Functional brain imaging (FDG-PET, SPECT)

– Where available, FDG-PET or PET amyloid imaging can be used for clinical purposes in patients with atypical dementias

18F-florbetaben FDG-PET can be recommended for differential diagnosis purposes if the underlying pathologic process remains unclear after a baseline evaluation, preventing adequate clinical management. If FDG-PET is unavailable, a SPECT study can be recommended

– PET amyloid imaging is not currently approved for clinical use in Canada. When available in the future, it must be considered as an adjunct to a comprehensive evaluation for complex atypical presentations when a more accurate clinical diagnosis is needed

CCCDTD4, 4th Canadian Consensus Conference on the Diagnosis and Treatment of Dementia; CSF, cerebrospinal fluid; CT, computed tomography; ECG, electrocardiography; EEG, electroencephalography; eGFR, estimated glomerular filtration rate; FDG-PET, 18F-fluorodeoxyglucose positron emission tomography; MRI, magnetic resonance imaging; PET, positron emission tomography; SPECT, single-photon emission computed tomography; VDRL, venereal disease research laboratory.

Table 16.9-11. Categories for specific nonpharmacologic interventions for neuropsychiatric symptoms

Sensory enhancement/relaxation

Social contact: real or simulated

Behavior therapy

– Massage and touch

– Individualized music

– White noise

– Controlled multisensory stimulation (Snoezelen)

– Art therapy

– Aromatherapy

– Individualized social contact

– Pet therapy

– 1:1 social interaction

– Simulated interactions/family videos

– Differential reinforcement

– Stimulus control

Structured activities

Environmental modifications

Training and development

– Recreational activities

– Outdoor walks

– Physical activities

– Wandering areas

– Natural/enhanced environments

– Reduced stimulation

– Light therapy

– Staff education

– Staff support

– Training programs for family caregivers

Table 16.9-12. Pharmacologic agents used in the management of neuropsychiatric symptoms in dementia

Medication category

Daily dose

Adverse-effect monitoring


Second-generation antipsychotics (SGAs)


(LAI, ODT, liquid)

Initial: 0.25 mg once daily to bid

Titration: 0.25-0.5 mg every 3-7 days

Max: 2 mg

– Sedation

– Postural hypotension

– Falls

– Anticholinergic adverse effects (dry mouth, constipation, confusion)

– EPS, particularly parkinsonian signs and symptoms (rigidity, bradykinesia, shuffling gait, masked facies, tremor)

– Olanzapine and quetiapine more sedating than risperidone or aripiprazole

– Best supported SGA for NPSs

– Most likely SGA to cause EPS



Initial: 2.5-5 mg at bedtime

Titration: 2.5-5 mg every 3-7 days

Max: 10 mg

– Most likely SGA to cause metabolic adverse effects

– Availability in rapidly dissolving preparation advantageous in noncompliance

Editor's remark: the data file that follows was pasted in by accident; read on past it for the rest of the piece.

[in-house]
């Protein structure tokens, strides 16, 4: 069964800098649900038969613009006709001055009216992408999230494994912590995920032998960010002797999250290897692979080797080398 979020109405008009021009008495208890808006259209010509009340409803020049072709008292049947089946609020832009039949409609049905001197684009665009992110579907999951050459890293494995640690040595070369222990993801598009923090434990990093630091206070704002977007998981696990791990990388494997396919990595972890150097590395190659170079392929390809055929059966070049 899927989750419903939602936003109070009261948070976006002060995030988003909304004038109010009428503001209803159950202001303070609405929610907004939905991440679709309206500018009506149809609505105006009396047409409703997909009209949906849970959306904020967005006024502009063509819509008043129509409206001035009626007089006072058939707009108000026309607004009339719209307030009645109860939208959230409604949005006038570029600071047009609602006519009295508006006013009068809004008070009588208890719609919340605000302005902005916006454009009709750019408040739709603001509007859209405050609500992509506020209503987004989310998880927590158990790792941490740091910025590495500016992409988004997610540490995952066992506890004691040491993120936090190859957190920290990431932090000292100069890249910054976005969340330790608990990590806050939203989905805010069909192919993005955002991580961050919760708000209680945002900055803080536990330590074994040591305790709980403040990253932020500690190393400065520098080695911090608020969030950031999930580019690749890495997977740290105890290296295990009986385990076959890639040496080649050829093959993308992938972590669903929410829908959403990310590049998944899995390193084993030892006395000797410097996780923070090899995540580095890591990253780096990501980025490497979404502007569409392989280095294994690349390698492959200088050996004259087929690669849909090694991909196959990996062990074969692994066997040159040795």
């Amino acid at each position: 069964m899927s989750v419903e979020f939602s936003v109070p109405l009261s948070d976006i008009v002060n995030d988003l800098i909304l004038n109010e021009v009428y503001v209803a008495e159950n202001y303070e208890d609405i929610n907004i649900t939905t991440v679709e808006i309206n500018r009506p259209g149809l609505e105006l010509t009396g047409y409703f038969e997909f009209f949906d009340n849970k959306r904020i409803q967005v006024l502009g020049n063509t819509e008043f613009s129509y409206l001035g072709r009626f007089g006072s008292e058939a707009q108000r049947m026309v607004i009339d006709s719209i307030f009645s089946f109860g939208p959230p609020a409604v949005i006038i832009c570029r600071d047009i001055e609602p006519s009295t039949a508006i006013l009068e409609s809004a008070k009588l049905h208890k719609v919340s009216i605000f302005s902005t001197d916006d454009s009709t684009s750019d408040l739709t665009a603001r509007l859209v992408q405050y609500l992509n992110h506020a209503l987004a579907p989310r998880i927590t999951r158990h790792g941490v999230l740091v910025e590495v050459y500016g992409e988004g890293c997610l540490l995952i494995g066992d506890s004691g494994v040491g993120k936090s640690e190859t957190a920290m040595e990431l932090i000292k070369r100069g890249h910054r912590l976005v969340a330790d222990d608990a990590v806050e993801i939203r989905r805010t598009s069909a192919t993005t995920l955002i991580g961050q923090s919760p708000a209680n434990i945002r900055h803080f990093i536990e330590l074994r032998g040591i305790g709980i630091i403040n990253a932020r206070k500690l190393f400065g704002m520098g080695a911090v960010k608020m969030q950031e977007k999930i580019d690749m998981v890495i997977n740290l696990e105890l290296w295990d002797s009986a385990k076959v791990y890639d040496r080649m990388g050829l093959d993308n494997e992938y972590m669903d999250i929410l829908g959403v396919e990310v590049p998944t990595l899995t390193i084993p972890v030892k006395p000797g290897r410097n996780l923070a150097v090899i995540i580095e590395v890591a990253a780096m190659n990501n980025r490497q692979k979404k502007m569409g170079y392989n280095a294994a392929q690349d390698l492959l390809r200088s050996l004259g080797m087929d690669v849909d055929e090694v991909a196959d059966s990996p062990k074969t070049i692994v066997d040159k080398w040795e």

Initial: 12.5 mg bid

Titration: 12.5-25 mg every 3-7 days

Max: 150 mg

– Used for Parkinson disease dementia and dementia with Lewy bodies at lower doses due to high sensitivity to EPS

– In those with psychosis and Parkinson disease dementia, if possible, first reduce dopaminergic agents


Initial: 2-5 mg daily

Titration: 2-5 mg every 3-7 days

Max: 10 mg

– Most likely SGA to cause akathisia (restlessness)

First-generation antipsychotics (FGAs)


(IM, IV, LAI, liquid)

Initial: 0.25 mg bid

Titration: 0.5 mg bid every 3-7 days

Max: 1.5 mg bid

Haloperidol more likely to cause EPS than SGAs

– Gold standard for delirium

– Can be given IM in ED when other formulations unavailable or IV in ICU; monitor ECG for QTc prolongation, especially when dosage ≥3 mg/d

SSRI antidepressants


Initial: 5-10 mg daily

Titration: 10 mg every 7 days

Max: 20 mg

– Headache

– Nausea (give with food to ↓GI upset)

– Diarrhea

– Sweating

– Insomnia

– Hyponatremia

– Risk of GI bleed

– QTc prolongation at higher doses of citalopram

– Risk of falls, fractures, and osteoporosis

– Citalopram is the best supported SSRI for NPS; monitor ECG for QTc prolongation, especially when dosage ≥20 mg/d

– In FTD patients, SSRIs are first-line agents, particularly for repetitive behaviors


Initial: 5 mg daily

Titration: 5 mg every 7 days

Max: 10 mg


Initial: 25 mg daily

Titration: 25 mg every 7 days

Max: 100 mg



Initial: 50 mg daily

Titration: 50 mg every 7-14 days, bid to tid

Max: 500 mg

– Sedation

– Ataxia/falls

– Neutropenia

– Hyponatremia

– ↑ Liver function tests

– Skin rash

– Risk of drug-drug interactions

– Monitor drug level

Agents for sleep


(IM, IV, liquid)

Initial: 0.25-0.5 mg at bedtime

Titration: 0.25-0.5 mg every 3-7 days

Max: 2 mg


– Sedation

– Confusion/cognitive impairment

– Ataxia/falls

– Disinhibition


– Postural hypotension

– Dry mouth

– Constipation

– BZPs for short-term use only

– BZPs carry risk of tolerance/dependence, falls, worsening cognition, and withdrawal upon discontinuation; their use should be limited to situations that may require rapid onset of action while under close observation

– Trazodone can be used in FTD, in 25 mg bid to tid starting dose to 100-300 mg daily


Initial: 3.75 mg at bedtime

Titration: 3.75 mg every 3-7 days

Max: 15 mg


Initial: 25 mg at bedtime

Titration: 25 mg every 3-7 days

Max: 100 mg

Cholinesterase inhibitors


Initial: 2.5-5 mg daily

Titration: 2.5-5 mg every 4-6 weeks

Max: 10 mg (23 mg slow release)